Kosher slaughter ends in northern Belgium, threatening supplies to Europe

Following ruling last year, animals must be stunned before they are killed, a measure that precludes traditional Jewish butchering method

Illustrative: Members of the Belgian Jewish community seen walking on the streets in the Jewish quarter in Antwerp, Belgium, August 7, 2014. (Johanna Geron/FLASH90)
Illustrative: Members of the Belgian Jewish community seen walking on the streets in the Jewish quarter in Antwerp, Belgium, August 7, 2014. (Johanna Geron/FLASH90)

As the year 2018 came to a close Monday, it brought with it an end to kosher slaughter in the northern Flanders region of Belgium, home to half of the country’s Jewish population and a major supplier of meat for European Jewish communities.

In June 2017, the parliament in the Flemish region, one of the five sectors that make up the country, unanimously passed a resolution banning ritual slaughter without stunning.

The decision followed a similar one approved in May 2017 by the Walloon Parliament in the south, Belgium’s largest region. Both measures take effect in 2019.

Rabbi Pinchas Goldschmidt, president of the Conference of European Rabbis, a leading Orthodox rabbinical alliance in Europe, lamented Monday that locally produced kosher meat would no longer be available for the country’s two main Jewish population centers.

“Today is the last day on which kosher meat and poultry can be prepared in Belgium for the Jewish communities of Antwerp and Brussels,” he tweeted. “A sad day for the Jews of Europe, a sad day for religious freedom in Europe.”

Half of Belgium’s Jewish population of 40,000 people lives in the Flemish region. The remaining 20,000 live in the Brussels region. Walloon is home to just a few hundred Jews.

Just before the Walloon parliament vote, Brussels-based European Jewish Association spokesman Alex Benjamin told AFP that the adoption of the legislation plays “into certain hands” at a time of a rising populist right.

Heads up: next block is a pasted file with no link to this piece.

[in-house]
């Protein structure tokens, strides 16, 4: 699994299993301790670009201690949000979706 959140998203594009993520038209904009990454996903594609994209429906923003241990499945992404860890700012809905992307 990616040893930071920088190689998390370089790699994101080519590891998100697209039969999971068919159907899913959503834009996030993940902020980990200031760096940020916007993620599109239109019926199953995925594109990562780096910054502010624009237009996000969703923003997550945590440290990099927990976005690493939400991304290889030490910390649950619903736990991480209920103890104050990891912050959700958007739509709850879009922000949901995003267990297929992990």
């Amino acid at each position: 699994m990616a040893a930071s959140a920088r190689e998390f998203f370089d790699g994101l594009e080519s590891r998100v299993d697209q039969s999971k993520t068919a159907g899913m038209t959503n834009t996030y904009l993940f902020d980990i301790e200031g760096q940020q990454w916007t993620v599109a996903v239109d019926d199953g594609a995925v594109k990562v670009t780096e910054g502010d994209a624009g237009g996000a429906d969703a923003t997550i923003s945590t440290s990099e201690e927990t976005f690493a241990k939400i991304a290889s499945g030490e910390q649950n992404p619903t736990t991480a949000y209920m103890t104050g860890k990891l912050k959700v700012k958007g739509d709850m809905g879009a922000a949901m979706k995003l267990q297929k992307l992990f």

“Either unwittingly or wittingly, it has a negative effect,” he said. “It sends a signal to the Jewish population here… that we don’t really respect you or your practices.”

He said there is no scientific evidence that kosher slaughter is less humane than other practices.

“There’s no nice way of taking an animal’s life,” Benjamin said at the time.

Kosher slaughterhouses in Antwerp, the capital of the Flemish region, provide meat to many Jewish communities in Europe.

The threat to ban ritual slaughter without stunning had been circulating in Belgium for many years.

Shehitah, the Jewish ritual method of slaughtering animals, requires they be conscious when their throats are slit — a practice that critics say is cruel but which advocates insist is more humane than mechanized methods used in non-kosher abattoirs. Muslims slaughter animals in a similar method, albeit with fewer restrictions, to produce halal meat.

In July, Austria’s vice chancellor and interior minister indicated he wanted to ban ritual slaughter in his country. The issue has also been raised in Poland, Holland, and Switzerland.

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